Wait – Before You Use Pruning Sealer on Trees…

Wait – Before You Use Pruning Sealer on Trees…

Pruning – tree trimming – call it what you will. No matter its name, we love talking about how and why to prune trees at Davey!

The benefits of pruning trees seem endless. Pruning creates stronger, healthier trees, which reduces the risk of trees damaging your property. So, you’ll have less damage and cleanup after storms.

Plus, pruning makes your tree look better – and results in a larger harvest from fruit trees! Now that’s a delicious reason to prune your trees.

Once your tree is pruned, though, should you use pruning sealer on cuts close to the trunk?

Our reader Terri F., recently asked this question after “trimming some lower branches off a sycamore tree.”

Before we delve into whether you should use a pruning sealer on your trees, let’s cover the basics.

What Is a Pruning Sealer?

Pruning sealers, also called pruning paint, are products that claim to “aid the healing of pruning cuts” or “minimize sap loss.”

Most often, these products are petroleum-based, but some even contain asphalt.  Alternatively, there are natural tree sealers with ingredients like collagen and aloe gel.

Should I Use Pruning Sealer on Trees? If So, When Do I Use Tree Sealer?

No – you should not use pruning sealers after pruning your trees or shrubs.

In fact, research from the University of Arizona, found pruning sealers actually obstruct trees’ natural healing power. Yes, you read that correctly! Tree pruning sealers are bad for your trees because it makes harder for your tree to heal.

Plus, pruning sealers may trap moisture in the tree, which can encourage wood decay or fungi.

While we need Band-Aids to reduce blood loss and help our wounds heal, trees simply recover differently than us.

How Trees Recover After Pruning

After pruning, trees grow new wood, which covers the pruning wound, and prevents the invasion of diseases or bugs. 

Trees know how to recover from pruning wounds all on their own.

There you have it! Thanks again to Terri F. for submitting this question.

Comment below with your own tree question. We’ll have an answer for you in a flash!

  • The Tree Doctor July 16, 2018 > Hi Tom, Depending on the type of sealer used and quantity applied, trying to scape off the sealer may cause more damage than leaving it as is. A thick, asphalt sealer may come off in patches. A thin coat of spray sealer may not be able to be removed at all. If it looks like bark is tearing off with the sealer, I would leave well enough alone. While sealers typically do not have the beneficial uses often attributed to them, any direct negative effects are typically rare as well when applied as directed on the product.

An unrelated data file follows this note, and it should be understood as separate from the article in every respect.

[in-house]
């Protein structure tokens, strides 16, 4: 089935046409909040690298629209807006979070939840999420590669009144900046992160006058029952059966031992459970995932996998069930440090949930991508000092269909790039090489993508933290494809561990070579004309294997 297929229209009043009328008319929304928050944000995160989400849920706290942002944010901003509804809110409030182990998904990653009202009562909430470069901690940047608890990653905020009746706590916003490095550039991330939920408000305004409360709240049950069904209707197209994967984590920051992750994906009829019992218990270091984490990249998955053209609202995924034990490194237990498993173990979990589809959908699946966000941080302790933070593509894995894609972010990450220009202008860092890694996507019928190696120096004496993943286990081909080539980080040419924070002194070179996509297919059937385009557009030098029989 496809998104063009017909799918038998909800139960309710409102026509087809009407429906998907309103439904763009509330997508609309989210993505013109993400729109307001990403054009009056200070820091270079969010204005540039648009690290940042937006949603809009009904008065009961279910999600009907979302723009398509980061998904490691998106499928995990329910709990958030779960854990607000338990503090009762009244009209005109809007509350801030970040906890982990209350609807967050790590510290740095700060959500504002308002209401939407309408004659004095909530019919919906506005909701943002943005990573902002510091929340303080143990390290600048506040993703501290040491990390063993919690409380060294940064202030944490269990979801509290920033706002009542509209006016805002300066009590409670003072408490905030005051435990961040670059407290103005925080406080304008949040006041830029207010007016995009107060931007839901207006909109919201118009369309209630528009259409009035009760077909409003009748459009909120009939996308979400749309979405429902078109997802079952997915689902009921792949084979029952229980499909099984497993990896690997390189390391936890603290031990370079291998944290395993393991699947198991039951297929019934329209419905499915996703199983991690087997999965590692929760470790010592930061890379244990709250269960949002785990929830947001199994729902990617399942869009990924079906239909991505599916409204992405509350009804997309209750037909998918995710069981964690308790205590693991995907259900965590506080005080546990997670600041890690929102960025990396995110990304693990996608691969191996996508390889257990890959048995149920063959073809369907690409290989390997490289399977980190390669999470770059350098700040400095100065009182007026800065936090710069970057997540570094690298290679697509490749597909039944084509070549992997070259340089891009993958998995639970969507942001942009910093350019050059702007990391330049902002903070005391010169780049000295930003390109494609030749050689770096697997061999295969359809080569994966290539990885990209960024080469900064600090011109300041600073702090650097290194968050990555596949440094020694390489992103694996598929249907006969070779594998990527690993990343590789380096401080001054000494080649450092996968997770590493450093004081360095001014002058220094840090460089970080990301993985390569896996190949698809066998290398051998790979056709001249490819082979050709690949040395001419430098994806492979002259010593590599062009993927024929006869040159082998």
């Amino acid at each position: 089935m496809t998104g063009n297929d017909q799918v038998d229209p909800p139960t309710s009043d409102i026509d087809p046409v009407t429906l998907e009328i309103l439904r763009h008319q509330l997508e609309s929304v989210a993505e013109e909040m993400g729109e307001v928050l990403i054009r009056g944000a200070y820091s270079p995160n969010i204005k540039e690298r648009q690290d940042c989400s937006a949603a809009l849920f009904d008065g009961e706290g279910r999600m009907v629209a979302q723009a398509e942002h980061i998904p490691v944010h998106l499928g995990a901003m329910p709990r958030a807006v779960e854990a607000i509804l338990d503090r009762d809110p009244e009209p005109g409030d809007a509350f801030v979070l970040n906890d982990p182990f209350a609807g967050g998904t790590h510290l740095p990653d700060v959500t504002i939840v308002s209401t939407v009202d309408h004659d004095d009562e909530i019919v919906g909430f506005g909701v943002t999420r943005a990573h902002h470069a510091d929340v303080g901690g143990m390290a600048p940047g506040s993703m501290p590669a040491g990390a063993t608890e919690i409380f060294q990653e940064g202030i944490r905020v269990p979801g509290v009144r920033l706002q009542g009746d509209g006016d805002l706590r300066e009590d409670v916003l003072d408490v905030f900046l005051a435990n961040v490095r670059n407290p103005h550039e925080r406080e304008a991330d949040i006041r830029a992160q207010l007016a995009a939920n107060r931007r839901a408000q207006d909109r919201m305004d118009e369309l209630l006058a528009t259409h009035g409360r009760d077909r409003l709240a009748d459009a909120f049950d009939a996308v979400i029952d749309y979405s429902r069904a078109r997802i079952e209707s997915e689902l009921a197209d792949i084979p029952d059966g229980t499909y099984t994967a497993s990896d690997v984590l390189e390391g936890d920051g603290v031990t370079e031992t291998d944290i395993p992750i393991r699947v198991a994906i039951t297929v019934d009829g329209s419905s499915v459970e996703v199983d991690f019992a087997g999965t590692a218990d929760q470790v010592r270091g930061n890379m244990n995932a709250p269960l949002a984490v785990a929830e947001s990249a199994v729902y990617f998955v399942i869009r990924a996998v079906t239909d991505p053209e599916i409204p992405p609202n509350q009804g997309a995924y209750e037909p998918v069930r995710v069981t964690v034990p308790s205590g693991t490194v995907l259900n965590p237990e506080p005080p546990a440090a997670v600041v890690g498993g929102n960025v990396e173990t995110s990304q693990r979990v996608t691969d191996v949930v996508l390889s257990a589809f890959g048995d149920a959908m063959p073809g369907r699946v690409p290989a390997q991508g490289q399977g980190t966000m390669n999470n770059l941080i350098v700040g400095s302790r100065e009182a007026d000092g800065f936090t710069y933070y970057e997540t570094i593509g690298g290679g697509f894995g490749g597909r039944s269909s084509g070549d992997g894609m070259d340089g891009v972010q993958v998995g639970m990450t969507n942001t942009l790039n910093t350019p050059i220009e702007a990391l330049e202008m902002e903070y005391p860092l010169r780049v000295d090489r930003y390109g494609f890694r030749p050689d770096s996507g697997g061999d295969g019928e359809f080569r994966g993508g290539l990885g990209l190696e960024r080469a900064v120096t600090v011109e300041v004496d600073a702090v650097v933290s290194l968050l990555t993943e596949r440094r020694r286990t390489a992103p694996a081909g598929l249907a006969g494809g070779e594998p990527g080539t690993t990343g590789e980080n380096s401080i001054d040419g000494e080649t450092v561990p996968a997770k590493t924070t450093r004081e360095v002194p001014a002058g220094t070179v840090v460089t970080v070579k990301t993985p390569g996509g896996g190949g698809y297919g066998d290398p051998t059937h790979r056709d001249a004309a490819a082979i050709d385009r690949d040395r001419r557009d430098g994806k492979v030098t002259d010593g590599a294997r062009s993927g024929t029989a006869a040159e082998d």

• tom kemp July 11, 2018 >Can i simply scrape off the tree sealer I used on my Mature front-yard maple tree.?
  • The Tree Doctor June 14, 2018 >Hi Gregory, No need to worry. The pruning sealer contains no materials that would move systemically inside the tree. Your peaches are safe to eat. Here if you have any more question, Gregory.
  • Gregory Demeter June 13, 2018 >My Peach Tree cracked between the main stump and it almost killed it; but before I tied the branch back together, I sprayed Spectracide Pruning seal inside the Trunk Crack; my question is, will it poison the Fruit when it comes to harvest the Peaches? Because the Sealer got inside the Tree by my spraying it BEFORE I tied it back and closed the crack....will it be safe to eat the Peaches? Please reply, because I really love this Tree and I planted it myself, about 4 years ago....Thanks. Greg Demeter
  • The Tree Doctor June 12, 2018 >Hi Moak, You may safely remove the limb at your convenience. There isn’t a need to cover the cut with wound dressing or do anything else. Any sap that flows from the pruning cut does not harm the tree and will stop as soon as the cut surface dries.
  • Moak Moak June 8, 2018 >So if I read this article correctly I need to nothing after cutting a limb. I'm in need of removing 3 in diameter limb from an apple tree definitely don't want to destroy the apple tree or Let it bleed to death so if I just cut it and let it go the tree should take care of itself
  • The Tree Doctor June 5, 2018 >Mr./Ms. Healy: We are in the time of year when pruning oaks is not recommended because of the potential for the pruned tree to contract oak wilt. Generally, the safest time to prune oaks is during the dormant winter season. I recommend you contact a certified arborist in your area. He or she can look at your tree and provide an accurate diagnosis and management options. I could forward this to your local Davey Tree office if you’d like. You can also contact them directly at (262) 395-7589. You can also complete a quick form request on their local webpage here: http://www.davey.com/local-offices/milwaukee-tree-service/#main-form. Best of luck to you!
  • MD Healy June 1, 2018 >I have a very large white oak tree. Probably over a 100 years old. A lot of the branches have not sprouted leaves and I assume they have died. I am wondering if it's OK to prune them off at this time of the year. If it is OK how far from the connecting branch should I make the cut?
  • Jill Bratton April 27, 2018 >Thanks! I remember seeing tar or something black anyway on our neighbors trees so I thought I should ask and I'm glad I did! Thank you!
  • RICHARD DOUGLAS February 27, 2018 >Have 2 5'Japanese Blood Red Maples (one in honor of my departed wife) and the other one she picked out earlier and I want to insure their proper survival. Thanks for input on proper trimming and sealing..Garden shop probably would have encouraged sealing. Yea for network.
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